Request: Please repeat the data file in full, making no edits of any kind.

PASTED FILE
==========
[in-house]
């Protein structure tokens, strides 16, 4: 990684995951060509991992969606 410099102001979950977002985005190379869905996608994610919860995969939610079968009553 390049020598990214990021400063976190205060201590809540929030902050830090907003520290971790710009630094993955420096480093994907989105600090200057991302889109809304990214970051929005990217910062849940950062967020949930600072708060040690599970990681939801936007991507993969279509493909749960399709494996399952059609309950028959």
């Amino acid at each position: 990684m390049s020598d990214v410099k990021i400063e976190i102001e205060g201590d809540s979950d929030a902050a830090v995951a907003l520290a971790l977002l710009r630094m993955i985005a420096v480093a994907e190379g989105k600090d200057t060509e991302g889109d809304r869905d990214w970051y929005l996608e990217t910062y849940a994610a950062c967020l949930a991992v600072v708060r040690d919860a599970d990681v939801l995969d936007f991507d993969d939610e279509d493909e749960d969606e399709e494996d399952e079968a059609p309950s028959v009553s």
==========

[in-house]
């Protein structure tokens, strides 16, 4: 990684995951060509991992969606 410099102001979950977002985005190379869905996608994610919860995969939610079968009553 390049020598990214990021400063976190205060201590809540929030902050830090907003520290971790710009630094993955420096480093994907989105600090200057991302889109809304990214970051929005990217910062849940950062967020949930600072708060040690599970990681939801936007991507993969279509493909749960399709494996399952059609309950028959």
């Amino acid at each position: 990684m390049s020598d990214v410099k990021i400063e976190i102001e205060g201590d809540s979950d929030a902050a830090v995951a907003l520290a971790l977002l710009r630094m993955i985005a420096v480093a994907e190379g989105k600090d200057t060509e991302g889109d809304r869905d990214w970051y929005l996608e990217t910062y849940a994610a950062c967020l949930a991992v600072v708060r040690d919860a599970d990681v939801l995969d936007f991507d993969d939610e279509d493909e749960d969606e399709e494996d399952e079968a059609p309950s028959v009553s």